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Paychecked into the boards

Small markets can howl, the NHL needs rich dynasties

Posted: Thursday July 5, 2007 1:39PM; Updated: Thursday July 5, 2007 2:03PM
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Let's face it, the fat cat Rangers just made it a lot easier for you to watch, and hate, them.
Let's face it, the fat cat Rangers just made it a lot easier for you to watch, and hate, them.
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There's been quite a bit of anguish about the way free agency has played out this summer. Listen to the talk shows, check out the message boards, it's everywhere. In fact, my SI.com colleague Darren Eliot crafted a piece bemoaning the fact that, just like in the bad old days, the best free agents have flocked to such big-money franchises as the Rangers, Red Wings and Flyers, leaving their middle-class relations to fight over the scraps.

My first reaction, and probably yours, was the same as Darren's. It's like the lockout never happened. The rich get richer and everyone else gets relegated to farm team status as nurturers of talent that stays just long enough to break the hearts of those who raised them before heading elsewhere to find Stanley Cup glory -- or at least a pay raise large enough to choke a banker. Why is this happening? Where's the level playing field that we were promised after that cruel, yearlong labor stoppage?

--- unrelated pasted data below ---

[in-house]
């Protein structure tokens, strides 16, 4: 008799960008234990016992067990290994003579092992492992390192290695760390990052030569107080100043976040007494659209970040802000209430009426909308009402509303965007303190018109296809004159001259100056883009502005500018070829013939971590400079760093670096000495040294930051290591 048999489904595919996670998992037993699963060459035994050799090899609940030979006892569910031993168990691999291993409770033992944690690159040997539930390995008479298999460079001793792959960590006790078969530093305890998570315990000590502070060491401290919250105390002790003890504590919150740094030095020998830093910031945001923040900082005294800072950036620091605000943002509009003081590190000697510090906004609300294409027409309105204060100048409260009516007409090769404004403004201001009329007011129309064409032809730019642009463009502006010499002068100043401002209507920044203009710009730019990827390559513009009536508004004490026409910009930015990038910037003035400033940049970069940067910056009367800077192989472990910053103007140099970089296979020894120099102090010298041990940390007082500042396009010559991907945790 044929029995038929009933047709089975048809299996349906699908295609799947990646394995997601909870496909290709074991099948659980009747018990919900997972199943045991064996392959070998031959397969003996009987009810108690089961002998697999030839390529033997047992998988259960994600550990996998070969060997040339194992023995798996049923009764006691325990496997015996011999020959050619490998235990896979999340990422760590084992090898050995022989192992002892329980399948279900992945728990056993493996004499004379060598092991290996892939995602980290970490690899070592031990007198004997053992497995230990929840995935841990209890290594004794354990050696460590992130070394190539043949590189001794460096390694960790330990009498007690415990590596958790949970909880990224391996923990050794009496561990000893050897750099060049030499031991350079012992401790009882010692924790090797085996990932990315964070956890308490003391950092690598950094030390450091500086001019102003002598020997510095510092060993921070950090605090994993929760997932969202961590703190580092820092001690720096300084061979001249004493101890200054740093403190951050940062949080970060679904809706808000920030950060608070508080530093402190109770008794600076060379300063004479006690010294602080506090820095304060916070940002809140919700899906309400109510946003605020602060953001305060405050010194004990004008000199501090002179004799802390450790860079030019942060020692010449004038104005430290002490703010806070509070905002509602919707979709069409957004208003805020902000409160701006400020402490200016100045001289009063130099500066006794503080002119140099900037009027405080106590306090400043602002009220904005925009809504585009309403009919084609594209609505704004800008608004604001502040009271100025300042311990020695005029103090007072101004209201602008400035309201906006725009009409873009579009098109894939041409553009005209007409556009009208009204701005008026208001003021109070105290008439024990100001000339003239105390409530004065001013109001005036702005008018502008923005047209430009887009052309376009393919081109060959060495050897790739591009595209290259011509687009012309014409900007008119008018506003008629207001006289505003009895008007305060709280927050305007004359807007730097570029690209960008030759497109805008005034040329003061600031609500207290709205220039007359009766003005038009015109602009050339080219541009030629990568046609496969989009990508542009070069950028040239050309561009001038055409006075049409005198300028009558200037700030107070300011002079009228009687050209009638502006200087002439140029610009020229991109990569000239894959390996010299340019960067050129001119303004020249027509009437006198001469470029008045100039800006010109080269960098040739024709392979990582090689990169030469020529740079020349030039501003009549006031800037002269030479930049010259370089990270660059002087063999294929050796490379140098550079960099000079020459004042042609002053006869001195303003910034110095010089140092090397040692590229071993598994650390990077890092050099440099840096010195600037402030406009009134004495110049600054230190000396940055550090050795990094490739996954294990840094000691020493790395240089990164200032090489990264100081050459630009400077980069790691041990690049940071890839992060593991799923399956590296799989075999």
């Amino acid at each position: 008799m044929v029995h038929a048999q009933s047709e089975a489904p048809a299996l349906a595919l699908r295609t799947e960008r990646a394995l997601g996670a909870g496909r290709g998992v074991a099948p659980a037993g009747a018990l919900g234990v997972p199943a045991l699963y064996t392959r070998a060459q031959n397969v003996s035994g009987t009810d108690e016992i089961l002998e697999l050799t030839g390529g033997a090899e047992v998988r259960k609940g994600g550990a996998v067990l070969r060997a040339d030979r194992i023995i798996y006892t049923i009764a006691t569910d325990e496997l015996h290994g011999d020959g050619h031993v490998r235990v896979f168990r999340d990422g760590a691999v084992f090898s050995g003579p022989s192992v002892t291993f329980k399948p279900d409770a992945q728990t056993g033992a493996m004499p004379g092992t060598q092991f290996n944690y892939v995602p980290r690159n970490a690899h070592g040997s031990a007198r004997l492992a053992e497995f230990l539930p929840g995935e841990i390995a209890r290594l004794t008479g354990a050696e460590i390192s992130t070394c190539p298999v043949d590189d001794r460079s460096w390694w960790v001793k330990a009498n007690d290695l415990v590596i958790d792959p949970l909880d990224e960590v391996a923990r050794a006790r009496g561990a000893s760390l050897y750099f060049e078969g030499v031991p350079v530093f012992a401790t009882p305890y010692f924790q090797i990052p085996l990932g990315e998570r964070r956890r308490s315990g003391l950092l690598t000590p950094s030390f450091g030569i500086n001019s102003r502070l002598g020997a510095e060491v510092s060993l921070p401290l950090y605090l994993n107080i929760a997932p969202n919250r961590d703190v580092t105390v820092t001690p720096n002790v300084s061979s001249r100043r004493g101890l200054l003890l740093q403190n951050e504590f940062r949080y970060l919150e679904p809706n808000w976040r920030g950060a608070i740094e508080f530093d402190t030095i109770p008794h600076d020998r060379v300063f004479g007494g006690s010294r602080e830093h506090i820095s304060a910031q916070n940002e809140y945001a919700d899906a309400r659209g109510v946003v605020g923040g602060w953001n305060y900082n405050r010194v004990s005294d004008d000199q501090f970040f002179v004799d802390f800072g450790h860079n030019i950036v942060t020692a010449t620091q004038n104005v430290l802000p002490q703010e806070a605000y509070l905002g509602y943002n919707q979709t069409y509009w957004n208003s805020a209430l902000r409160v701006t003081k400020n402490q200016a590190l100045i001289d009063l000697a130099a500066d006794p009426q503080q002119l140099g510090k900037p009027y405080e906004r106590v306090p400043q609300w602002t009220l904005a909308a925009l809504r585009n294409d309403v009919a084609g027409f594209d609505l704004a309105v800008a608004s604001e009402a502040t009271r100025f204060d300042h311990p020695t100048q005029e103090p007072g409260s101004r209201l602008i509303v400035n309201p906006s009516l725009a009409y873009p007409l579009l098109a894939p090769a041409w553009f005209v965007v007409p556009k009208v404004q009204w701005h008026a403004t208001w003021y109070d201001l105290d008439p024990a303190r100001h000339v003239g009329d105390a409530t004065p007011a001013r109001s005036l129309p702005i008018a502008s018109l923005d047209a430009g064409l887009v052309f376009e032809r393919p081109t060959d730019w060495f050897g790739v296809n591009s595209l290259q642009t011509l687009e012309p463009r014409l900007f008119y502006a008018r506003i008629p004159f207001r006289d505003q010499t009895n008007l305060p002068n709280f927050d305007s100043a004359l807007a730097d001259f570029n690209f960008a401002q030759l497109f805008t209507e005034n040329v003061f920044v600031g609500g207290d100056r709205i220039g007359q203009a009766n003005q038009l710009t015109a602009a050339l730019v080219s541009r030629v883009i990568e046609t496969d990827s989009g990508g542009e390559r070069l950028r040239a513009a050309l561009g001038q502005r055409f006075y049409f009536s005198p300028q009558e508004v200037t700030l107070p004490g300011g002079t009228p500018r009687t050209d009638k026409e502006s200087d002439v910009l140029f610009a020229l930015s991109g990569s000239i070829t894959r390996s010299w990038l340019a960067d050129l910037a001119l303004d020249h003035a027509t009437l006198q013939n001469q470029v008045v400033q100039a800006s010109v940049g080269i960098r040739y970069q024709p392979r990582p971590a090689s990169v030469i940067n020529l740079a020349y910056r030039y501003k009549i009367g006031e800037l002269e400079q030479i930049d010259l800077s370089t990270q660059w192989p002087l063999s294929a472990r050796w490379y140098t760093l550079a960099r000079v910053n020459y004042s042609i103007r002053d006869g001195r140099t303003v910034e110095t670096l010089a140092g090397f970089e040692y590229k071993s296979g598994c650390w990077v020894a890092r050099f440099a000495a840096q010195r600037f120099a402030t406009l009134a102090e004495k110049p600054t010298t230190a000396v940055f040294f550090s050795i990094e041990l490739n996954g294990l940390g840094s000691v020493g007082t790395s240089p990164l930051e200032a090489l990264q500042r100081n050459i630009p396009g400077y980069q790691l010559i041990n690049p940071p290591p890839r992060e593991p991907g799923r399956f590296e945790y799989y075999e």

Yeah, that was my gut reaction. But after reading Darren's piece, I finally realized I was looking at this situation all wrong.

Here's my second, more considered response: empowered by the recent bump in the salary cap, the financial muscle-flexing by big market teams might just be the best thing that could happen to hockey.

Sorry, Sabres fans. Tough luck, ye followers of the benighted Fishsticks. I probably can't stop you from draping yourselves in sackcloth and a thick coating of ashes while you curse the cruel fate of your underprivileged franchises. But I'm here to tell you that hockey fans should be rejoicing, no matter what their team affiliation.

Say what you want about the merits of competitive balance. It's the presence of teams that are as rich in tradition as they are in talent that makes a sport compelling. And if these spending sprees allow another dynasty to rise up in a well-established market -- New York or Philadelphia or Detroit or Toronto, for instance -- then so much the better for the NHL.

It's not just that these teams enjoy fanatical support across the continent. It's that their success creates such animosity in opposing fans. The Ducks may be the champs, but in how many cities are people lying in wait to boo them mercilessly next season? That wouldn't even happen if Ottawa had won the Cup. But let the Rangers or Red Wings bulk up with the game's top mercenaries, and now you've got something to hate.

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